Energy Efficiency Investment
One of the distinctions we often make between energy and energy efficiency is that energy acts more like a cost, and energy efficiency acts more like an investment. Like most investments, energy efficiency works by using an up front expense to generate a stream of economic benefits. Every year, our Energy Efficiency Finance Forum conference looks at ways to manage these up-front costs and how to use that stream of benefits to turn energy efficiency into a viable investment market.
The 2016 International Scorecard is almost here. Tune in next week to see the Olympics of energy efficiency
As world-class athletes descend on Rio for the 2016 Olympic Games, twenty-three countries are vying in a very different arena to become leaders in energy efficiency.
Electric energy efficiency programs have grown substantially in the last ten years. As they’ve grown, leaders have emerged. In our new report, Big Savers: Experiences and Recent History of Program Administrators Achieving High Levels of Energy Savings, we showcase 14 of these leaders. The report is not an exhaustive review of every leading utility or program administrator, nor is it a ranking system. Instead, we tell the story of these 14 through analysis of performance data and discussions with program managers.
As the stock market soared to new heights after the Great Recession, so too did energy efficiency financing. Our new paper, Energy Efficiency Finance: A Market Reassessment provides an overview of structures that are working in the energy efficiency finance industry today, which markets still remain elusive, and what opportunities the future may hold.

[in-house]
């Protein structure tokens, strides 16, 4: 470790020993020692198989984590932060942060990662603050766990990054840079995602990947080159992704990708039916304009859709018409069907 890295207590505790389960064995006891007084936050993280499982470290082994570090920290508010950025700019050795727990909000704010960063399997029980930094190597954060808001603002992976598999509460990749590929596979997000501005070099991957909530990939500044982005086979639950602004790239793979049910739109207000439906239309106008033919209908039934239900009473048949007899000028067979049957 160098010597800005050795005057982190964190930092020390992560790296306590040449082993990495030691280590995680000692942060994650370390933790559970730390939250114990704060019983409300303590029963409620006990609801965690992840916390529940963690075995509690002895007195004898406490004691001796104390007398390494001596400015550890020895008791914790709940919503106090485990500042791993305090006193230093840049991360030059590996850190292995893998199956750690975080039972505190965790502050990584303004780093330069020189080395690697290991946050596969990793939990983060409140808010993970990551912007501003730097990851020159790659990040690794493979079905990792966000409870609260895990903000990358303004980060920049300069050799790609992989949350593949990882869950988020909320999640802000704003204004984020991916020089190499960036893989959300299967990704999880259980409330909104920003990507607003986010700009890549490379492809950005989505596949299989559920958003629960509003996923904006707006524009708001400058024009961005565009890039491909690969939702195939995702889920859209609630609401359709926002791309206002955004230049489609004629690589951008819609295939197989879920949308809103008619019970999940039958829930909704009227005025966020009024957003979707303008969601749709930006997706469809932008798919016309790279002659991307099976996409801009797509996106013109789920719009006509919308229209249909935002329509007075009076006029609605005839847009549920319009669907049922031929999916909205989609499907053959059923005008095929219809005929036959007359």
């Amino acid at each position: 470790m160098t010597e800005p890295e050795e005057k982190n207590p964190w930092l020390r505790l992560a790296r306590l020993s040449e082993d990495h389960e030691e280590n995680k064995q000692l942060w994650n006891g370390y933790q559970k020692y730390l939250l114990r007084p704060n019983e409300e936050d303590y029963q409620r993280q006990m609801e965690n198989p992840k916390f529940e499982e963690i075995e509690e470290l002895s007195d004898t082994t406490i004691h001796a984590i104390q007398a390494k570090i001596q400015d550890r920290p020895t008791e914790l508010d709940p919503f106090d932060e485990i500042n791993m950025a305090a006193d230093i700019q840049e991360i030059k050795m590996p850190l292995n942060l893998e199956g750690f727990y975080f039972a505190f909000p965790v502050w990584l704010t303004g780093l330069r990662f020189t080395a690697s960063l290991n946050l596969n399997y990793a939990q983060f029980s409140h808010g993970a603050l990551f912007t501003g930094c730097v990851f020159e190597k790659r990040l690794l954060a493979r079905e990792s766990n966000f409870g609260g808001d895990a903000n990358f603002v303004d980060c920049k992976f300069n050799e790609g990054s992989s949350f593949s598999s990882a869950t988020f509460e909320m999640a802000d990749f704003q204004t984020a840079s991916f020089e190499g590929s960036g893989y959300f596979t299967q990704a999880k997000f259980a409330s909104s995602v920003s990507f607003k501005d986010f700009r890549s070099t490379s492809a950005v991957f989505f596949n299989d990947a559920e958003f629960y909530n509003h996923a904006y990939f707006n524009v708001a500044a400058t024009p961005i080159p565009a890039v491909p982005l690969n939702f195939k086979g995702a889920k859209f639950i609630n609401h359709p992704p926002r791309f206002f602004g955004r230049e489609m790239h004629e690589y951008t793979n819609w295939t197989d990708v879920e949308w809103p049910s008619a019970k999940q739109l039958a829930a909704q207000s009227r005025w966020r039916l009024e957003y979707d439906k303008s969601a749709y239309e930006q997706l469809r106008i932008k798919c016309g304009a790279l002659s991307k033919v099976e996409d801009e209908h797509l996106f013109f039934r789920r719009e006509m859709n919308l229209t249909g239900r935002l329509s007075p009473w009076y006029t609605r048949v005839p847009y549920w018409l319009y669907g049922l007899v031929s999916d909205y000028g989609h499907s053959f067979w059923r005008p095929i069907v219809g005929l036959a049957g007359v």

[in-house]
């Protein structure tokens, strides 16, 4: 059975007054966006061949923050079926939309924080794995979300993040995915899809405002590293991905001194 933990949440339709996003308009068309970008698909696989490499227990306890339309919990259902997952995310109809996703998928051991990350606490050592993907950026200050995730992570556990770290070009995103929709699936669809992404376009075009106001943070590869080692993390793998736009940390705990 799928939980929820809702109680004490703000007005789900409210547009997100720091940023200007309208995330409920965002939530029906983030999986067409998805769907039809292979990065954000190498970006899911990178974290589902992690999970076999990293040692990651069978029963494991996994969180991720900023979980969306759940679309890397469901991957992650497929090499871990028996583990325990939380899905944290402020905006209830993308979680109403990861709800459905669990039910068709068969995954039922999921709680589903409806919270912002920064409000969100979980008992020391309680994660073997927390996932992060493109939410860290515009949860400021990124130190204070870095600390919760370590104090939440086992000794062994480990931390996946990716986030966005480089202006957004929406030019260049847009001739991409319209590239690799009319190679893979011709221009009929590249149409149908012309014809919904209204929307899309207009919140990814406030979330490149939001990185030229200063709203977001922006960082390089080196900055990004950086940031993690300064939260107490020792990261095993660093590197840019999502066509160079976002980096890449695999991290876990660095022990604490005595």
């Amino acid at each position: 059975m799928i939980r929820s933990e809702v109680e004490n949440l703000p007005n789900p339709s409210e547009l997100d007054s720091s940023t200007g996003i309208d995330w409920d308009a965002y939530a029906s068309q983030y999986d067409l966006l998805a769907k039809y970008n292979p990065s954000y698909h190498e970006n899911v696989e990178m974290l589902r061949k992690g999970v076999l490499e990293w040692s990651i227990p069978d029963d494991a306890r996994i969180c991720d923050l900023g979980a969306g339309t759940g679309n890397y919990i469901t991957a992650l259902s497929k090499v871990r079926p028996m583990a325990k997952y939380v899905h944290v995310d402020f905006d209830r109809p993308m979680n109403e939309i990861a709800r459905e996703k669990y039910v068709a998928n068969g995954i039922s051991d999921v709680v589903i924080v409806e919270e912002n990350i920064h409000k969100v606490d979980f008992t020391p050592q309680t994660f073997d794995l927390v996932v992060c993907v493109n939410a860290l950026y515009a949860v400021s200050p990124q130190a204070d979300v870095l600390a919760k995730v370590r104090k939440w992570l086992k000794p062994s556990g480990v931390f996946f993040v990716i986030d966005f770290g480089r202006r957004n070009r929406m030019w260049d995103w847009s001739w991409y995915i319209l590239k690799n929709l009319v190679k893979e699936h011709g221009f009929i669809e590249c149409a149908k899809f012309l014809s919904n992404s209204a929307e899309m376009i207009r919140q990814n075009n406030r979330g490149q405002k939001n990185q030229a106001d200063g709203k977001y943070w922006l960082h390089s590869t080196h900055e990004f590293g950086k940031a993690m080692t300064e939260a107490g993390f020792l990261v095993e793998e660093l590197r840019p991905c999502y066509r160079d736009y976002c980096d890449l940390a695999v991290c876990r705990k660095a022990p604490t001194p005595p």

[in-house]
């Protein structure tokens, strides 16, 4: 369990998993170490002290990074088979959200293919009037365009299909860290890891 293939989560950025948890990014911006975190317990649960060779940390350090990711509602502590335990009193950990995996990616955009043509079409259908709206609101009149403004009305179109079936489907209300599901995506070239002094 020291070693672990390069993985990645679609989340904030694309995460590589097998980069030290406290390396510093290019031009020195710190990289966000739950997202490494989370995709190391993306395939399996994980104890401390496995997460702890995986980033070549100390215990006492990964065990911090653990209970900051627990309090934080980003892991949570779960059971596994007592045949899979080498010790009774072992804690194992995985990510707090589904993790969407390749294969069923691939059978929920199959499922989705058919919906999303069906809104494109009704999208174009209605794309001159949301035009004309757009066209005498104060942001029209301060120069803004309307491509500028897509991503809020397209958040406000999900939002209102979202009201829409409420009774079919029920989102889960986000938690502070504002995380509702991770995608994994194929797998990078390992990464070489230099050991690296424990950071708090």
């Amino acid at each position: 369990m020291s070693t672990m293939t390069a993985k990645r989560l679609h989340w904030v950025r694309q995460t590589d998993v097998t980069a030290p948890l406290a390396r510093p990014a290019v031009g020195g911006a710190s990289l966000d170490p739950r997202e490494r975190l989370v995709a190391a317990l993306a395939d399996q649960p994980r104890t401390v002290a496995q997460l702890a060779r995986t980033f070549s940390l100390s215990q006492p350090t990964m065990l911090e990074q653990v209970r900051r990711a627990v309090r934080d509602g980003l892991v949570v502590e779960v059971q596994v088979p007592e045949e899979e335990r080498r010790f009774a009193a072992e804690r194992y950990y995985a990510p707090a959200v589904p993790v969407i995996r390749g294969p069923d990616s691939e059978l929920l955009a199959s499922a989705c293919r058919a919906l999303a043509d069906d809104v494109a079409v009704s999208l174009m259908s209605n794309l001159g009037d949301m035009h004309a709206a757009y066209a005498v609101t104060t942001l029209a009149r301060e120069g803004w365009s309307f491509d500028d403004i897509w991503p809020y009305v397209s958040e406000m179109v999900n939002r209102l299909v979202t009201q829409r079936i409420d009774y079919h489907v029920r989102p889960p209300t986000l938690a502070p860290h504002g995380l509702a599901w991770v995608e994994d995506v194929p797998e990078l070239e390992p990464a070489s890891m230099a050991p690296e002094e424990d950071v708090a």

Even when the economy is doing well, economic growth and job creation always seem to be at the center of focus for policymakers at every level of government. So it’s only natural that when energy efficiency policies and programs are being discussed one of the questions that often comes is how will proposed initiatives affect jobs.
How energy efficiency investment creates a ripple effect of multiple benefits for businesses beyond energy savings
Everyone knows that energy efficiency results in saving energy, but evidence points to an array of wider benefits. The term “multiple benefits” has emerged to describe the additional value that emerges with any energy performance improvement. The benefits that occur onsite can be especially meaningful to manufacturing, commercial, and institutional facilities. Energy efficiency’s positive ripple effects include increased productivity and product quality, system reliability, and more.
This summer was a scorcher. Heat waves repeatedly struck the Midwest and South, sparing only sections of the Northeast. All of California is still in a drought. Cities were especially hot due to their concentration of buildings and human activity, a phenomenon called the urban heat island effect. At times, it may have felt impossible to beat the heat.
ACEEE Executive Director Testifying Before House Energy and Power Subcommittee Today on “The Economic Impacts of State Energy Policies”
Washington D.C.—At a congressional hearing today, Steven Nadel, executive director of ACEEE, said that “states are stepping out and leading energy efficiency efforts in the United States as a way to save energy, lower consumer bills, and promote economic development.”
In his testimony, Nadel noted that there are large opportunities for cost-effective energy efficiency investments, investments that can aid economic development by:
U.S. Places 13th Out of 16, Behind Australia, India, and South Korea; Germany Wins “World Cup” of Energy Efficiency: 2nd International Scorecard Evaluates 16 Leading World Economies on 31 Categories.